My mouth was dry. My hands tingled as I slipped the book into my shoulder bag. Oh, so casually, I walked to the door. My heart thudded, and my breathing sounded loud in my ears. The librarian still gazed out the windows, drinking in the view of autumn leaves and office workers in jackets and scarves.
Sweat pooled under my arms. I expected an alarm to blare, or the librarian to jump up breathing fire.
I pushed the door release bar.
It didn't open.
I pushed again. The door might have been made of a single sheet of metal for all it budged. I felt my face turn red. I turned towards the librarian.
With the infinitely bored look of a teenager, she held out her hand. "Give it here."
I opened my mouth. I shut it. I thought of that exquisite cover and the deathless prose.
She arched an eyebrow. Her gaze swung to mine. "You can't leave unless you do."
I swallowed. I dug in my bag and drew out the book. The woman on the front cover looked up at me, her face proud and daring. I felt as though I'd been asked to hand over a part of my heart.
The librarian cleared her throat. She made a "hand it over" gesture with her fingers.
I gripped the book with both hands. My colleague's session would be starting soon. I had a job to go back to, a mortgage to pay. That life left no room for the book of my heart.
"Now, please," the librarian drawled. Still bored, she gazed past me, out the window.
No, not bored. The realization came suddenly. She wasn't bored. She wanted to leave the library.
Inspired, I stepped towards her. I hugged my book to my chest. "Let me have your job."
Her gaze, now sharp, swung to me. "What?"
"How long have you been here? When did you last step outside?"
She swallowed. She straightened her spine. "Not just anyone can run a library, you know. You have to be--"
"I'm a librarian! See." I pulled my workshop name badge out of my bag. "I got my degree from Drexel."
"Good school," she murmured, and I breathed a small sigh of relief. If she knew about Drexel she probably hadn't been here for centuries.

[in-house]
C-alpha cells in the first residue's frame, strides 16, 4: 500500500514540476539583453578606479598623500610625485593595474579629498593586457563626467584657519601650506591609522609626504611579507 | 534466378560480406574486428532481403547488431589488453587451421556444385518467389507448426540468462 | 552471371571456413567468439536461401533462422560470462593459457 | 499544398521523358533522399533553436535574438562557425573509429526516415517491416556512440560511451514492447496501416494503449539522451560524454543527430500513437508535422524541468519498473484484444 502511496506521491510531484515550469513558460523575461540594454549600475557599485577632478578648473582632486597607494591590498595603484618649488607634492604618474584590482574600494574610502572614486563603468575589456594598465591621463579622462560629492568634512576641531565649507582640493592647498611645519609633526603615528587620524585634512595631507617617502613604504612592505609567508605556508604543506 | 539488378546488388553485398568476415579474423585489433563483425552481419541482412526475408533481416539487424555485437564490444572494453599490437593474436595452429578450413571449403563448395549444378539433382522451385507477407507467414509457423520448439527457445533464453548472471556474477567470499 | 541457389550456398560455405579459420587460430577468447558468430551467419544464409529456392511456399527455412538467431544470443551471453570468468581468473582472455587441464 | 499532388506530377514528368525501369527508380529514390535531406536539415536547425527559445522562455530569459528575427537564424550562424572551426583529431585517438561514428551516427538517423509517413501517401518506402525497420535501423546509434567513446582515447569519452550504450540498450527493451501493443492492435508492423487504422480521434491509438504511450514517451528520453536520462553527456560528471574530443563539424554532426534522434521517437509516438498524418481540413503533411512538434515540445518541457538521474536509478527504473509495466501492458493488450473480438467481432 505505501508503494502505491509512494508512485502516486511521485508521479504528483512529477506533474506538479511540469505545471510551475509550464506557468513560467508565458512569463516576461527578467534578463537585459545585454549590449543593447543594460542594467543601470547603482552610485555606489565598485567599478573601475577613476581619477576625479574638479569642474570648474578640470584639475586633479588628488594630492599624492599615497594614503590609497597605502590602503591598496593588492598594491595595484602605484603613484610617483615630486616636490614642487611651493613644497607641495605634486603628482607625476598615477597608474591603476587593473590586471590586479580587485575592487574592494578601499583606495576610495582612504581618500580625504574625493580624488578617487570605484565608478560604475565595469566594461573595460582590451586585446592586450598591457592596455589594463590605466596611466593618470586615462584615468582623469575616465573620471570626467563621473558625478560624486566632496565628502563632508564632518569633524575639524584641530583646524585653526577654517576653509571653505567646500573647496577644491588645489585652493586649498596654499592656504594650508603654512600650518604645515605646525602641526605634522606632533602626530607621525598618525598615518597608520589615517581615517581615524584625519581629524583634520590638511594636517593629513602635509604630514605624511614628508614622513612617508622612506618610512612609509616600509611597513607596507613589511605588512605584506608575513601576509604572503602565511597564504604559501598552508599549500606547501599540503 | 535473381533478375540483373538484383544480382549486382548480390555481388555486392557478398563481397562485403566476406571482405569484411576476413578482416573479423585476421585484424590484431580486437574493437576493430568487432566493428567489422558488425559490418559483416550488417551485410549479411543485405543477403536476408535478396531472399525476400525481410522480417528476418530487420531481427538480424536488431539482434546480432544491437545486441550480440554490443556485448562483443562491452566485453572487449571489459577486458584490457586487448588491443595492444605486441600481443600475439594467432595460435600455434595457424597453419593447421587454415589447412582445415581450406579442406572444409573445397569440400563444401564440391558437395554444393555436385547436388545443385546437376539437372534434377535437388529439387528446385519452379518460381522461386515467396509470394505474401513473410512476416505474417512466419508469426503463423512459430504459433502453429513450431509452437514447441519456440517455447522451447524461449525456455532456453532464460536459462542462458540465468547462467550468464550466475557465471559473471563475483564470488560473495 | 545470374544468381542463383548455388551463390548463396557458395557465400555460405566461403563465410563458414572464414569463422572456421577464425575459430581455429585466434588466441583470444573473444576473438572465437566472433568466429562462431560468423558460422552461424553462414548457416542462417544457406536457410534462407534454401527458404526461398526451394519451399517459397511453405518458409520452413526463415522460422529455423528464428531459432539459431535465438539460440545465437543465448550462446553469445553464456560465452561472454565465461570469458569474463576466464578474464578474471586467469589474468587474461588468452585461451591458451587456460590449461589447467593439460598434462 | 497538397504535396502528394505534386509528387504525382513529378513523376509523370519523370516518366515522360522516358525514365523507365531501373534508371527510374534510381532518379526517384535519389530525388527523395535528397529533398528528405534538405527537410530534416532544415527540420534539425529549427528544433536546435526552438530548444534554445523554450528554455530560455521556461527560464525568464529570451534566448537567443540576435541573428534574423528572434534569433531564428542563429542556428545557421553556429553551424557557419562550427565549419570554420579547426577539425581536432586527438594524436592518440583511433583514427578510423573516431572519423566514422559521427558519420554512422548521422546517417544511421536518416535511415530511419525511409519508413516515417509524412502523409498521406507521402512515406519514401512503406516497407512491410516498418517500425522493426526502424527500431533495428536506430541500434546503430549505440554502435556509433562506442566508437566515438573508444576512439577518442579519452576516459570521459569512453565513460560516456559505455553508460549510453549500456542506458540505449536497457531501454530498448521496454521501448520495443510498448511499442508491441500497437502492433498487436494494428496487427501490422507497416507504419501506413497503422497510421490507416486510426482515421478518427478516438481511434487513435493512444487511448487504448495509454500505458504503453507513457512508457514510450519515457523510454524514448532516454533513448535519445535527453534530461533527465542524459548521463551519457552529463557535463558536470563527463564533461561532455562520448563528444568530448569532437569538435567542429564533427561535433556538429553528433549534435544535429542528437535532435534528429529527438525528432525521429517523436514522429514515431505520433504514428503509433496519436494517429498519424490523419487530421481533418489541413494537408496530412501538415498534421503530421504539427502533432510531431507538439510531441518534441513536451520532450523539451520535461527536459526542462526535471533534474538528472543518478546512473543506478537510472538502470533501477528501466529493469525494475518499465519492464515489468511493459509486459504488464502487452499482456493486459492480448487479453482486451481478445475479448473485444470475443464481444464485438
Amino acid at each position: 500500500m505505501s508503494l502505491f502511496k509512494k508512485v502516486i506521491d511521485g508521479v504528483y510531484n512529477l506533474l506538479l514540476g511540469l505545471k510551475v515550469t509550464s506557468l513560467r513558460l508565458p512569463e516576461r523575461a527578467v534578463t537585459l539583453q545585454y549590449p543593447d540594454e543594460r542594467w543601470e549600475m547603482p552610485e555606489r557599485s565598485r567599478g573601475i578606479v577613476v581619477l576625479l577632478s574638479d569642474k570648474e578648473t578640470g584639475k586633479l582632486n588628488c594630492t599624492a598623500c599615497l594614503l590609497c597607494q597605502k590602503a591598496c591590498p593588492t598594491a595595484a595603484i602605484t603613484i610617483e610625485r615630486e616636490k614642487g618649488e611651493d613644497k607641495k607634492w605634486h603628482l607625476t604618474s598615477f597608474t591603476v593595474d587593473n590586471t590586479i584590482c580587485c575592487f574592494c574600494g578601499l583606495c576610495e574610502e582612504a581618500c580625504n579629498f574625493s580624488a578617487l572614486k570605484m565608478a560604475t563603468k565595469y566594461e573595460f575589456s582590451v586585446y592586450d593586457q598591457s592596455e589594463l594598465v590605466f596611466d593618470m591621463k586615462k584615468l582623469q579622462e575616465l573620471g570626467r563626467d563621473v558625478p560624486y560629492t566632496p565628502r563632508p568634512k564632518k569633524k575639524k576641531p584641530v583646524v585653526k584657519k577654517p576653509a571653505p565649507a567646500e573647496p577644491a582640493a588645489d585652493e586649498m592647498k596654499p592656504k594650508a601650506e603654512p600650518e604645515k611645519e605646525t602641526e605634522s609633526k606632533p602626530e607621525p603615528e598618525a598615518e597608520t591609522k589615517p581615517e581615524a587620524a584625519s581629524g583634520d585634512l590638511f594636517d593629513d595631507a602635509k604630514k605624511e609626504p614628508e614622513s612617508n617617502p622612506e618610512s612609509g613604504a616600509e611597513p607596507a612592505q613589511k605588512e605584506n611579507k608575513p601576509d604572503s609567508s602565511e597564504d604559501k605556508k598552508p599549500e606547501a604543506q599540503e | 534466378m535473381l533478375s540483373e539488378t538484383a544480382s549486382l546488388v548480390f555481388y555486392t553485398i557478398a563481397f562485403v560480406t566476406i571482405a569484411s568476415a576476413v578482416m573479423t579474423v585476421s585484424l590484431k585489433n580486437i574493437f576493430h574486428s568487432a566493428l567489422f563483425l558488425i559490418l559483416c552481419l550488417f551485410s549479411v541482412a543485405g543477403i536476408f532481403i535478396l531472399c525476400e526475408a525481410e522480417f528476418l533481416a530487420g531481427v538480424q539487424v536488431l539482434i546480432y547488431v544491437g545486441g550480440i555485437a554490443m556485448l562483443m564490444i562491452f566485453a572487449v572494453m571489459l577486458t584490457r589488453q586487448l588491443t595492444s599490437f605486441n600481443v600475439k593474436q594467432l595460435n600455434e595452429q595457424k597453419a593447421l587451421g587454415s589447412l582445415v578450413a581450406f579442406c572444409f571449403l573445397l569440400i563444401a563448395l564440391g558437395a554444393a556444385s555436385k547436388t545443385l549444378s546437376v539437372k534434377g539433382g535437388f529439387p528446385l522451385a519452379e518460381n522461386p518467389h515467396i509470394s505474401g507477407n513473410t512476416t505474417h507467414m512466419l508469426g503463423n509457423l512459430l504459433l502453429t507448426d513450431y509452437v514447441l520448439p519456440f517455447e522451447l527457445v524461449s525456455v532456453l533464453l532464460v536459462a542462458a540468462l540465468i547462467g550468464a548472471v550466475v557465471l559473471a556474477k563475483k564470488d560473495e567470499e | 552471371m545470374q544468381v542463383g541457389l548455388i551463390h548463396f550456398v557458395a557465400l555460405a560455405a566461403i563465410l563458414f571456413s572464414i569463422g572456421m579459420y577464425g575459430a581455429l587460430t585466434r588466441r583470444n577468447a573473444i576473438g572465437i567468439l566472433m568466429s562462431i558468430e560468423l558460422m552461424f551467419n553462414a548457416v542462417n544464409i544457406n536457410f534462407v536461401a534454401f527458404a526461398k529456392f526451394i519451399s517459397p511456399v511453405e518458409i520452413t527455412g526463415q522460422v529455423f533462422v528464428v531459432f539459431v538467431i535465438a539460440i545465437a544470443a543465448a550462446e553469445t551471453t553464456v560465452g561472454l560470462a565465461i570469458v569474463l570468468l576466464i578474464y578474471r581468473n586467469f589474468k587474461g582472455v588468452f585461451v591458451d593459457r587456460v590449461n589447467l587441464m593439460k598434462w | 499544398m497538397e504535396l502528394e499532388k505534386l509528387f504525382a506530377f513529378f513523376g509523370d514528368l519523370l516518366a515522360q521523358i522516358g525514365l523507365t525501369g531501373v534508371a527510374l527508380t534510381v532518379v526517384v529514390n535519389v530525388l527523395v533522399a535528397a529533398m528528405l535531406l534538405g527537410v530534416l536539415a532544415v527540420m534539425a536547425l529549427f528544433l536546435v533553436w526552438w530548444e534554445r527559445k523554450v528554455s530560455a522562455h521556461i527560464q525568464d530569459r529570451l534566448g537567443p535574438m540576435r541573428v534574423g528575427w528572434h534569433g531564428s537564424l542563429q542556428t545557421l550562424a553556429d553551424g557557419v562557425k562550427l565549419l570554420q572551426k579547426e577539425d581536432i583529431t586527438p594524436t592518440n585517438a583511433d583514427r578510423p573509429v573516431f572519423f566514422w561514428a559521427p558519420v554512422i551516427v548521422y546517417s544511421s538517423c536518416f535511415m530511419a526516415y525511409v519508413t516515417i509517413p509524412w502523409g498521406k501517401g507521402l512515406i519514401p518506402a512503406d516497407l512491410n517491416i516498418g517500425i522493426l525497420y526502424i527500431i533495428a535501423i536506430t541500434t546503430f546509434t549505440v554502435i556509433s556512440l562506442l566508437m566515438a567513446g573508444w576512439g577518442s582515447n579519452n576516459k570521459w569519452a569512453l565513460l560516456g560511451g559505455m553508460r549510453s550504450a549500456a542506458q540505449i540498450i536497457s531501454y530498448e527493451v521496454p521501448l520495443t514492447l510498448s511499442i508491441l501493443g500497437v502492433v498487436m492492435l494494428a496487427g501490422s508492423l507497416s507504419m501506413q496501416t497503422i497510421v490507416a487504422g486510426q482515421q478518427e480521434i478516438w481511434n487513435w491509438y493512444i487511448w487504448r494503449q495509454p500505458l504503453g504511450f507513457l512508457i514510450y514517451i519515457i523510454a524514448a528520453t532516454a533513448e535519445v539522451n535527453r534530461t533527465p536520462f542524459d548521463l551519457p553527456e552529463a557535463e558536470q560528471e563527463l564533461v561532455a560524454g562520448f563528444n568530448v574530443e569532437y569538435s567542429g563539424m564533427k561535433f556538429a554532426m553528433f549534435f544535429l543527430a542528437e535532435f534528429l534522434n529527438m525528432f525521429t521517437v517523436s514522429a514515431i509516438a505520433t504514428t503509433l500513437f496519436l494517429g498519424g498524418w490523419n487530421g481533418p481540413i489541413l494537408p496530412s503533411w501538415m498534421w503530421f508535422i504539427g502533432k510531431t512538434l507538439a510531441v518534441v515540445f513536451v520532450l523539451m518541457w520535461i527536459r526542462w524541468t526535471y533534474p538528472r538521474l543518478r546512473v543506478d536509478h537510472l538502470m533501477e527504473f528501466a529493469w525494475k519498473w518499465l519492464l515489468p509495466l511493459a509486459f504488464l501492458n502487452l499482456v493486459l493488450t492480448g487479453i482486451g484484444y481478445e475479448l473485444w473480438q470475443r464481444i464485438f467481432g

"Please," I said. "I'll take good care of the place."
Her gaze scanned my face. "Why?"
I laughed. "Like most librarians, I like books, and I like to read. But what I really want is to be a writer. Here I'll learn from the best novels almost written."
"Don't you have family you'll miss?"
"Not my ex," I admitted. "And my parents. . ." That caused a pang. I breathed deep and wondered how to make this transfer work. "I'm taking your life," I said to the librarian. "Will you take mine?"
She nodded. "That's how this works. I'll take good care of your parents, I swear." She rose from her chair. "It's been thirty years. I can't wait to have family again, and to write my own novel."
Gravely, she handed me her glasses. I slipped my bifocals off and tucked them in my bag. Silently I said goodbye to my parents. Then I handed her my bag and put on her black-rimmed glasses. They smelled faintly of old books. As soon as the earpieces pressed against my skin, the whole of the library unfolded in my mind. So many books to read! So many volumes to care for. When I looked up, I was staring at myself.
"Your parents are sweet," she said, one hand still pressed to the frames of her new bifocals. "Thank you for this chance."
"Good luck to you," I drawled.
She raced out the door. I watched her go. Then I sat down, opened my novel, and began to read. I couldn't wait to see how it ended.